Askevold was also passionate about photography, to which he turned throughout his life, constantly coding and decoding images in a way that was demanding for audiences. His early works were presented in large grids or rows, often accompanied by his own dense texts. These celebrated pictures from the mid-1970s are far from the clean, clear, Conceptual icons we are familiar with; they are full of multiple exposures, reflections, burns, and blurs. The works elude categorization, but they contain hints of proto-punk and some connection to the Boston School of artists. His texts are not elucidations, instead serving to lead you further into a maze of mental constructs. For example, the shadowy series “The Ambit: Nine Clauses and Their Allocations” of 1975 states: “Its resolution is dependent upon an identity which has helped to form this presence but has never recommended or conceived its present condition/extension.”

Askevold’s photographs sometimes resemble film storyboards or strips, charting the trajectory of a hallucinogenic event—like a visit to the state fair gone awry. Using a technique similar to that of Richard Prince, Askevold rephotographed found images, and the results made their way into his compositions. While parts of his work levitate with remote ephemeral beauty, he would often anchor them with a graphic suture of pop-cultural appropriation. By 2000, Askevold was collecting pictures from everywhere, cataloguing them for a grand project with serious implications for image construction in the Internet age—something particularly evident in his “Pilescapes,” 1999–2001 (shown at Los Angeles Contemporary Exhibitions in 2001) based on interjuxtapositions within a massive collection of pop-cultural images. Here he was working with lensless photography in Photoshop, a logical progression for an artist who had been manipulating images optically in the darkroom for more than twenty-five years. Rendered in bright synthetic colors and minute detail, these works are shocking in their intensity, and disorienting at first because there is no obvious perspectival viewpoint: The images can be read with equal clarity from up close, giving a micro sense, and from afar, on a macro level. This organization of information mirrors the scaling and unfolding of the new kind of visual space offered by the Internet. Askevold intended “Pilescapes” to be shown in shared, very public spaces, installed as murals in parking lots and building lobbies.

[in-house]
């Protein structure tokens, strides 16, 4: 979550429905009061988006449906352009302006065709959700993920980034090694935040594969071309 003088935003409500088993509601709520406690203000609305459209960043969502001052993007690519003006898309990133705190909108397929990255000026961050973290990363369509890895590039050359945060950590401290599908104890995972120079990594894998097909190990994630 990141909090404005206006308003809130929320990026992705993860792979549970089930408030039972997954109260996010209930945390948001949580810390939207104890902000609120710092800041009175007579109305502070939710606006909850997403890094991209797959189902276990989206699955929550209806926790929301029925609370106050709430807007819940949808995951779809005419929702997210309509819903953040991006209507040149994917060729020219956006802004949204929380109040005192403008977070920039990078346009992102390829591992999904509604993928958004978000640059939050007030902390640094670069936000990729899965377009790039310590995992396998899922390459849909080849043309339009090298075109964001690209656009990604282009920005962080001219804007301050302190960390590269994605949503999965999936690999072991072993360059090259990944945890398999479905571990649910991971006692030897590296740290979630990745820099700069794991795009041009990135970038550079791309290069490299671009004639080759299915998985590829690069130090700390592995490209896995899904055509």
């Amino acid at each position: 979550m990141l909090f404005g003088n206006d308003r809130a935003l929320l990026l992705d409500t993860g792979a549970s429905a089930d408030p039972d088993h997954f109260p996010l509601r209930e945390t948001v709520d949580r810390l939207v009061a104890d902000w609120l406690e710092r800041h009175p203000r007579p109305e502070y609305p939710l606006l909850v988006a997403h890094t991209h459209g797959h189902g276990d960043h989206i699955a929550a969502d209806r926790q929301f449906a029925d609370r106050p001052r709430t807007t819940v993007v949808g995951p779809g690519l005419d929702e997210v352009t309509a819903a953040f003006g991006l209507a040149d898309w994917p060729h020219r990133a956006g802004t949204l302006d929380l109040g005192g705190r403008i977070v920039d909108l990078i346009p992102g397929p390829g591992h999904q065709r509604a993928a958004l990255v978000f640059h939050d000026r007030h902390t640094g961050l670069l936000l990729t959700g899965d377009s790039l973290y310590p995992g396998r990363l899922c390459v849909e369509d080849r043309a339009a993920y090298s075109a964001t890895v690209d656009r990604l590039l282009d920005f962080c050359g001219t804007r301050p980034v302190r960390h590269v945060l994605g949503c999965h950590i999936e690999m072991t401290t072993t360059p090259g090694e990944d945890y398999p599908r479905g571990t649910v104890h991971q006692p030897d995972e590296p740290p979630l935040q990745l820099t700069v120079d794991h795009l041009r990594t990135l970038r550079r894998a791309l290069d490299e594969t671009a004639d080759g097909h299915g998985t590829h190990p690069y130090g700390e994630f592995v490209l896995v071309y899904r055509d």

In 2003, Askevold started showing in New York again, starting with an installation at CANADA, Two Hanks. He had revised his earlier work to address not only Hank Williams but also Hank Snow—another, very different country-and-western singer—creating an American cowboy phantasmagoria. From the droning tones of Askevold’s voice as he bloodied his fingers on his guitar to the vaporizing of the dry ice, the experience was cathartic. The work had been a ghost for me, as much of art history is for artists. Now I was seeing the masterwork firsthand—and it went beyond even what I had imagined. The Great Plains materialized on the Bowery.

Last year, Askevold and I began e-mailing each other pictures and messages; slowly, over a few months, we found ourselves in a formal collaborative project. We experimented with simultaneity, making work at the same time while in different locations—he in Halifax, I in Manhattan or wherever I happened to be. To initiate a working session he would concoct the perfect parameters, suggesting: “start at 12 am, friday 13th, draw with eyes closed while listening to the movie sound track (Aliens 2), then take photos of objects given to you by family members, later try to shoot short video clips.” So went the collaboration, for more than six months, full of amazing collisions, as we traded images back and forth, digitally layering, printing, and drawing onto scans; the resulting pictures and videos stretched and tested my imagination. He ended one e-mail on October 15, 2007, “logic and nonsense shaken up in the same bag, xo”: What followed were two mirror images of retouched photographs. None of this work has been exhibited yet, but it will eventually be organized in a chronological installation.